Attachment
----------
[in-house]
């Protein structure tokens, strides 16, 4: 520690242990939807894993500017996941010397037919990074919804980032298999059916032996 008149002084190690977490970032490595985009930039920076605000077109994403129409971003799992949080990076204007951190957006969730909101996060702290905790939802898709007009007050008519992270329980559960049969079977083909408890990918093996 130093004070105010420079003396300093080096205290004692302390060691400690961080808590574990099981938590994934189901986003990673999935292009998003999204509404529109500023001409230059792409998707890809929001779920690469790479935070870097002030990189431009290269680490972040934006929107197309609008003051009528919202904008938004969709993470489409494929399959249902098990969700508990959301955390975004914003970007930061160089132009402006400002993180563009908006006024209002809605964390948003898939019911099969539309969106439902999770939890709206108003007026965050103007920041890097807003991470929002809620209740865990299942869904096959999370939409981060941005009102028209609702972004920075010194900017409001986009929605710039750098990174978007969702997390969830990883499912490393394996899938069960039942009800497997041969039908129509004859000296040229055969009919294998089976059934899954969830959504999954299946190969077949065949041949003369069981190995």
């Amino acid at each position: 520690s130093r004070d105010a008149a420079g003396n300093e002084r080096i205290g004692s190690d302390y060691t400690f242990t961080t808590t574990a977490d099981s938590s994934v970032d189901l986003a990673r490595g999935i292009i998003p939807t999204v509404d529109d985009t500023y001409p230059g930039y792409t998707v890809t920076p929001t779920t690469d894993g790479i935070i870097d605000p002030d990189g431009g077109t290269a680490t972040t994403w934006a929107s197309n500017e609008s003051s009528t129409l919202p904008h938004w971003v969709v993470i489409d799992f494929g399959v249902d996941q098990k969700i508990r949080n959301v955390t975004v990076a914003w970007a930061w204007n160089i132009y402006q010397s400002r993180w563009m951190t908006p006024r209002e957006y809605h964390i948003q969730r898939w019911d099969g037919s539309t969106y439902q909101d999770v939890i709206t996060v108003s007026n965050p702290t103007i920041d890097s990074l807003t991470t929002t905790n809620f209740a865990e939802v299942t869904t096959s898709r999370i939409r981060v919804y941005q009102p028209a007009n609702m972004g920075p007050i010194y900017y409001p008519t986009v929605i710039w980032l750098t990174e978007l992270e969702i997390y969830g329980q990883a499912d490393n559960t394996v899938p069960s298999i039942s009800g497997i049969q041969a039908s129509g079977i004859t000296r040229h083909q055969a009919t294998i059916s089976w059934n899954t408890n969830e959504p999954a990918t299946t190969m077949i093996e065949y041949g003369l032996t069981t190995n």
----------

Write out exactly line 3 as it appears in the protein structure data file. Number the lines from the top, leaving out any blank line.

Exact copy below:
């Amino acid at each position: 520690s130093r004070d105010a008149a420079g003396n300093e002084r080096i205290g004692s190690d302390y060691t400690f242990t961080t808590t574990a977490d099981s938590s994934v970032d189901l986003a990673r490595g999935i292009i998003p939807t999204v509404d529109d985009t500023y001409p230059g930039y792409t998707v890809t920076p929001t779920t690469d894993g790479i935070i870097d605000p002030d990189g431009g077109t290269a680490t972040t994403w934006a929107s197309n500017e609008s003051s009528t129409l919202p904008h938004w971003v969709v993470i489409d799992f494929g399959v249902d996941q098990k969700i508990r949080n959301v955390t975004v990076a914003w970007a930061w204007n160089i132009y402006q010397s400002r993180w563009m951190t908006p006024r209002e957006y809605h964390i948003q969730r898939w019911d099969g037919s539309t969106y439902q909101d999770v939890i709206t996060v108003s007026n965050p702290t103007i920041d890097s990074l807003t991470t929002t905790n809620f209740a865990e939802v299942t869904t096959s898709r999370i939409r981060v919804y941005q009102p028209a007009n609702m972004g920075p007050i010194y900017y409001p008519t986009v929605i710039w980032l750098t990174e978007l992270e969702i997390y969830g329980q990883a499912d490393n559960t394996v899938p069960s298999i039942s009800g497997i049969q041969a039908s129509g079977i004859t000296r040229h083909q055969a009919t294998i059916s089976w059934n899954t408890n969830e959504p999954a990918t299946t190969m077949i093996e065949y041949g003369l032996t069981t190995n």